Last night I sat down digitally with a bunch of actors from all over the world as part of my work for the StageMilk Scene Club, offering advice, running lines and talking about the state of the industry. One of the things that kept coming up was this: ‘I don’t love my showreel and I want to approach some agents once this is all over, how can I get ready for that in isolation?’ The answer ladies and gentlemen is the sizzle reel. The sizzle reel is a collection of self-tapes edited together end to end to show your capability and range as an actor. They could be monologues or scenes, but I would err on the side of scenes wherever possible. Here’s a run down of how to make a sizzle reel and what you can use it for.
Right so the first port of call in making a great sizzle reel is your preparation. You need to pick and work on, as an example, two scenes and a monologue. Now importantly, you don’t want this to be longer than say three minutes thirty. Agents, casting directors, directors, producers – they are all very busy people and they are highly unlikely to watch the whole video. If you send them a 15 minute opus they’re unlikely to even open it. So we need two hot as hell, short scenes and a cracker of a monologue. Think about your casting – what roles do you usually go for, prepare a scene or a monologue that is your take on that idea.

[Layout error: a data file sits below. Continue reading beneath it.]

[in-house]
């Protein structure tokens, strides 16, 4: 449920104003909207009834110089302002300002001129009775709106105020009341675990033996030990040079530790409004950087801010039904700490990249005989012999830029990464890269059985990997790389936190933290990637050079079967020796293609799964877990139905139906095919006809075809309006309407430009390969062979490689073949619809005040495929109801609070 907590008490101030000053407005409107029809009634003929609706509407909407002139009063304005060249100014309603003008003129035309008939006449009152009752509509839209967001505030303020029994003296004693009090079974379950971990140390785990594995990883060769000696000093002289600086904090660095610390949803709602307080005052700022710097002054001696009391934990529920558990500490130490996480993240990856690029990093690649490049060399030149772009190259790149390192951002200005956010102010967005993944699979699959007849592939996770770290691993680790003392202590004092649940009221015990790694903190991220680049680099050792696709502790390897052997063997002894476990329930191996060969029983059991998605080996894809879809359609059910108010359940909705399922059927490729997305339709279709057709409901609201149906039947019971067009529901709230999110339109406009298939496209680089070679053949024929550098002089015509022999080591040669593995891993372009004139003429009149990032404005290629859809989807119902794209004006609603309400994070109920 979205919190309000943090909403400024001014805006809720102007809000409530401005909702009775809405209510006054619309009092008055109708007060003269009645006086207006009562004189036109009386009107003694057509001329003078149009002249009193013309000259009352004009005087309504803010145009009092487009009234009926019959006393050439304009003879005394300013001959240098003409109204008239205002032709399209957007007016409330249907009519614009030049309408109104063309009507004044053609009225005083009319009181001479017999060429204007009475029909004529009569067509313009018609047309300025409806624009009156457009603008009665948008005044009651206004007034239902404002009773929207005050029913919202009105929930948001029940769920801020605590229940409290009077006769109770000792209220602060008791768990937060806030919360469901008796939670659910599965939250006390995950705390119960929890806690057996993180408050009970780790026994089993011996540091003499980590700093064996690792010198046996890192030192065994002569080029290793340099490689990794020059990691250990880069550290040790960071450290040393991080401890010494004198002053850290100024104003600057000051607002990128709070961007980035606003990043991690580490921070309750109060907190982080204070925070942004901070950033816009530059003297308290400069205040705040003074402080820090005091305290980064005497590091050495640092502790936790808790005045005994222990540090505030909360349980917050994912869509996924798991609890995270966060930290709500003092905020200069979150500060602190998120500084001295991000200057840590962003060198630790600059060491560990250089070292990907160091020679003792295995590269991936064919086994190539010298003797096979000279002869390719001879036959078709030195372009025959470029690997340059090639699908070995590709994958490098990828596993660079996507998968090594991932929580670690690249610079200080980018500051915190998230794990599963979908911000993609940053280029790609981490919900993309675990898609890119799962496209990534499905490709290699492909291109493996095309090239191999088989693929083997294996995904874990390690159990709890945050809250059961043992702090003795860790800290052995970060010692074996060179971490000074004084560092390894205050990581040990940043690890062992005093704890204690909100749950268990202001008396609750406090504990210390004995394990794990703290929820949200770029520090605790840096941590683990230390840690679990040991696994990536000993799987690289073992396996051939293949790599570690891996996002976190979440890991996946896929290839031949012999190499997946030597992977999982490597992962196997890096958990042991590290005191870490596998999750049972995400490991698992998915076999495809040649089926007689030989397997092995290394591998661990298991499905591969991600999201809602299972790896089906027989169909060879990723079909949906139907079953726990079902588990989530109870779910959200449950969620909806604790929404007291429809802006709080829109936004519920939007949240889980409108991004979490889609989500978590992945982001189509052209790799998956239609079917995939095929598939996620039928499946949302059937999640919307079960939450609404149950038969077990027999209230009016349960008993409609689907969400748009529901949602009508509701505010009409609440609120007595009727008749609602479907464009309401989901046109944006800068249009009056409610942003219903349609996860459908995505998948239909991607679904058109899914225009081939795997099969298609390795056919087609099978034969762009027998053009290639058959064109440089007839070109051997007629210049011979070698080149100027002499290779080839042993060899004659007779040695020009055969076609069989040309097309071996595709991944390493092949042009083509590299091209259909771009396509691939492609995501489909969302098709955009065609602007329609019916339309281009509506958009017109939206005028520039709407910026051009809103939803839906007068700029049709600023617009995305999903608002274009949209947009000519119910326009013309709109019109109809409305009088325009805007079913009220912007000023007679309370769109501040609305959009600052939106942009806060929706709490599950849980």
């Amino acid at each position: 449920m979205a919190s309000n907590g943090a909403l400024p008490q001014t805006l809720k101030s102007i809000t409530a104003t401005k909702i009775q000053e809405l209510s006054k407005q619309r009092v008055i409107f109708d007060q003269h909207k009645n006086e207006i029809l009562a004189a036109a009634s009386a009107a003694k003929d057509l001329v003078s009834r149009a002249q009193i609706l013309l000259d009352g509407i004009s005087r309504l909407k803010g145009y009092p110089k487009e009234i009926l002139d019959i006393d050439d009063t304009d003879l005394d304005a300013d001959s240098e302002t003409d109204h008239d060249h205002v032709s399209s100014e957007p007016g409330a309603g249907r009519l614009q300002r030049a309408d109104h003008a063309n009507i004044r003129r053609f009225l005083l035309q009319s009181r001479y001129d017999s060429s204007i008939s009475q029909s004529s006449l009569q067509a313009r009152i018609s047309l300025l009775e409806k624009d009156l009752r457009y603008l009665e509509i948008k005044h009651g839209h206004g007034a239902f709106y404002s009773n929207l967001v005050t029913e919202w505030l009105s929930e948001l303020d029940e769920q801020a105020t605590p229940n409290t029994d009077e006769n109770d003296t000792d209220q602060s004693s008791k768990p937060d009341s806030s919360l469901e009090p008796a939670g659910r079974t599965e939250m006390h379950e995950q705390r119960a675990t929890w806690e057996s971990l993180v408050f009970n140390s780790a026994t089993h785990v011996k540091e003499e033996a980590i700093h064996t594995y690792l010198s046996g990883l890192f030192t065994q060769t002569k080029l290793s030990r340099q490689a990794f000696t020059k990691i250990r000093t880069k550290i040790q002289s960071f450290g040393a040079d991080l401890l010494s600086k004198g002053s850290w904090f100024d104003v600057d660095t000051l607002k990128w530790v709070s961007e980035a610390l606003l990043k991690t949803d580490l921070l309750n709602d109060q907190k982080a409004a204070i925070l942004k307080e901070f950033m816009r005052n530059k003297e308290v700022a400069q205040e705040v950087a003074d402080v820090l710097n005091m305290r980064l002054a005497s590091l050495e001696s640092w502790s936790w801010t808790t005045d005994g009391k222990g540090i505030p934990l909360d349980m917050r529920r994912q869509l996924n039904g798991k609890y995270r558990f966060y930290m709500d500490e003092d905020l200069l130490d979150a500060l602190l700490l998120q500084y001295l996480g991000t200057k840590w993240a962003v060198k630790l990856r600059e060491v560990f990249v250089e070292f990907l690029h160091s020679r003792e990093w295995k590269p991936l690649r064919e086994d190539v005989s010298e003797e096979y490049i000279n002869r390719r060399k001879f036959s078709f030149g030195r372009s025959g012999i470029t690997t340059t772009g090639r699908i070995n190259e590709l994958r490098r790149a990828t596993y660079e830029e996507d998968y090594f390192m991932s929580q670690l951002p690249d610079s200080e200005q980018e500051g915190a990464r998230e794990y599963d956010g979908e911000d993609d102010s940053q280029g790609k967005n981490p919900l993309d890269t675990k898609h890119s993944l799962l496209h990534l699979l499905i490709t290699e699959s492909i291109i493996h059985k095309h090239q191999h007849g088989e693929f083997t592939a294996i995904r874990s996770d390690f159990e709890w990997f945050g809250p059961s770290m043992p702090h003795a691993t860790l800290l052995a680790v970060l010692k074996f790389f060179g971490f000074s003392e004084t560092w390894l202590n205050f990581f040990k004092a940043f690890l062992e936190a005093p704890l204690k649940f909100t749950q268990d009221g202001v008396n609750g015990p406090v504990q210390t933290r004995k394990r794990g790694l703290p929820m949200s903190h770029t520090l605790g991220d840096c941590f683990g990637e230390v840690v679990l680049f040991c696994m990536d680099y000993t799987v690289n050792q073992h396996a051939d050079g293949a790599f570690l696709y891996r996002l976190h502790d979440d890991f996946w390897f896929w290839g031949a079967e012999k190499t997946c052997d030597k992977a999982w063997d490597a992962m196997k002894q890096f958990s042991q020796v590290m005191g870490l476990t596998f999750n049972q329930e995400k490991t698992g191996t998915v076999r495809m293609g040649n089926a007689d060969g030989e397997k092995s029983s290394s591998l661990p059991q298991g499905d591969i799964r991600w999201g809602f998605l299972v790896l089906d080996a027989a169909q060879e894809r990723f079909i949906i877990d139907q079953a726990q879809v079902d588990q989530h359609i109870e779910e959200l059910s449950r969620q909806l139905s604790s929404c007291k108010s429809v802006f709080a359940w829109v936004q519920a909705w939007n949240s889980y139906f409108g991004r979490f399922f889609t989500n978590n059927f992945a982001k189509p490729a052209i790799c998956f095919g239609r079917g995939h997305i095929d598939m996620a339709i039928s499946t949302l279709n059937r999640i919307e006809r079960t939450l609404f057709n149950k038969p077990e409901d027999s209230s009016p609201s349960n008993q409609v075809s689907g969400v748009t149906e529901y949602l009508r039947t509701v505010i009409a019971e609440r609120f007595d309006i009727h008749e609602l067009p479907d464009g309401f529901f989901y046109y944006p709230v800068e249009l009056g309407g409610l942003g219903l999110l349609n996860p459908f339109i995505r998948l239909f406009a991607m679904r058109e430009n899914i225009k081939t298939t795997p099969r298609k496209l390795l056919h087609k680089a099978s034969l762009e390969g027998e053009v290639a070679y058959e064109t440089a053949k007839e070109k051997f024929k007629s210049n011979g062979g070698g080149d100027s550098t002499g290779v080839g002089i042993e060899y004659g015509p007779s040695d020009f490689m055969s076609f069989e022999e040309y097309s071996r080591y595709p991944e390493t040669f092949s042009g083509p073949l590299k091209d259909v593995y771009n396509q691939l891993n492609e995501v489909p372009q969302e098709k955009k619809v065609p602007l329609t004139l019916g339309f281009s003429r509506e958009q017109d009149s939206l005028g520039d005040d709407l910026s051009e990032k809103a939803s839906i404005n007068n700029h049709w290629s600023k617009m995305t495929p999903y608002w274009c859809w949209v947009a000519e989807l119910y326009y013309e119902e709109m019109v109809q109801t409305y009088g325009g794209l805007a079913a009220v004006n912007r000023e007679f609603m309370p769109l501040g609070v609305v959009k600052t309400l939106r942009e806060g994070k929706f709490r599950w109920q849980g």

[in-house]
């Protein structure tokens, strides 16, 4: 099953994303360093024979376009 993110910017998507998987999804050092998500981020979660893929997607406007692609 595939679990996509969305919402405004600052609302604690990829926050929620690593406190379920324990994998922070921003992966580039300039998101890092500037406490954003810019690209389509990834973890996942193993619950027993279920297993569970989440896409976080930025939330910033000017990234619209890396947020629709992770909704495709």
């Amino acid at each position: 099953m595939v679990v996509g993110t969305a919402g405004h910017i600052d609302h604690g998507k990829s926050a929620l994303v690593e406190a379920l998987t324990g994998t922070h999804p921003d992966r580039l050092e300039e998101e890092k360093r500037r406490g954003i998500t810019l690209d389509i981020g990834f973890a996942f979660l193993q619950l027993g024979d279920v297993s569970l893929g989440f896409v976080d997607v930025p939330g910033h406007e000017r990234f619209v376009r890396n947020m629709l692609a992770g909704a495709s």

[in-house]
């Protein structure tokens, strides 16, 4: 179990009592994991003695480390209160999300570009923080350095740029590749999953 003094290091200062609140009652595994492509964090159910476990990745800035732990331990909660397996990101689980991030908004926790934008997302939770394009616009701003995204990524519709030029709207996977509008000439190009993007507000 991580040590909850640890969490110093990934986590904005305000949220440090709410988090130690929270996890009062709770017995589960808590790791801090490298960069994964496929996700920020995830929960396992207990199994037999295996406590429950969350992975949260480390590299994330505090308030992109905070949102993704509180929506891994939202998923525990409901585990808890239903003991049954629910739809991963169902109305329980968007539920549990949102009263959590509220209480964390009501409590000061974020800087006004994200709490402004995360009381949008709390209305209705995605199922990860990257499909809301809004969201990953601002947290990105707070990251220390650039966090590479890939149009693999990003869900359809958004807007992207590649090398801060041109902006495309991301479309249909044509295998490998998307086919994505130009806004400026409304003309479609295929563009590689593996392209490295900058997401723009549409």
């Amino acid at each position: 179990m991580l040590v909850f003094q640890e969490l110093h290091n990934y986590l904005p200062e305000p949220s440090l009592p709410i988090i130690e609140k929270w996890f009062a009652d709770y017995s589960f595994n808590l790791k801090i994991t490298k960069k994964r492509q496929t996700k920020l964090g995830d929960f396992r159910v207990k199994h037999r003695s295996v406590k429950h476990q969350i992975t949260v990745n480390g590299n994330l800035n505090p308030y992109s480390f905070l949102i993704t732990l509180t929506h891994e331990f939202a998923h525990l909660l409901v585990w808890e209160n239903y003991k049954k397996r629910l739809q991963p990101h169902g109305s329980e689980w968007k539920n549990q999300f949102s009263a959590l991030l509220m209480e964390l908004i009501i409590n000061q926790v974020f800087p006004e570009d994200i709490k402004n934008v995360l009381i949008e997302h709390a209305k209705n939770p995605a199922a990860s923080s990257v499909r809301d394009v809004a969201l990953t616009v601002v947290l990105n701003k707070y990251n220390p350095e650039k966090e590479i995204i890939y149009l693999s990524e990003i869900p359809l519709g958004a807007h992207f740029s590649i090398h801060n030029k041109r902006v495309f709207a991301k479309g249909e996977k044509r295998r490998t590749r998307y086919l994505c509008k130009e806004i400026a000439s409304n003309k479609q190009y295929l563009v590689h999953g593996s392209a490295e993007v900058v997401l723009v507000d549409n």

For me, if you look at my headshot at the bottom of this page. I look like a friendly fella right? I get cast as a lot of nerds and best friends. I’m not particularly interested in these roles, but it’s what others see me as on a base level, so I will have a scene in my sizzle reel that gives them this sort of energy, but maybe my particular spin on that. Something like maybe this scene from 50/50
For my next act, I would want to do something contrasting with that, I also get cast occasionally as a bad-guy, weirdo, serial killer. I know… rude right? But I enjoy these roles a lot, getting into the psyche of a bad guy for a bit can be super interesting and a great excuse to watch more Mindhunter which is awesome. Anyway, whatever that might look like for you. Get a few contrasting scenes and monologues together and work them up to shooting. Then put whatever scene you think is strongest, first – once you’ve edited it! More on that below.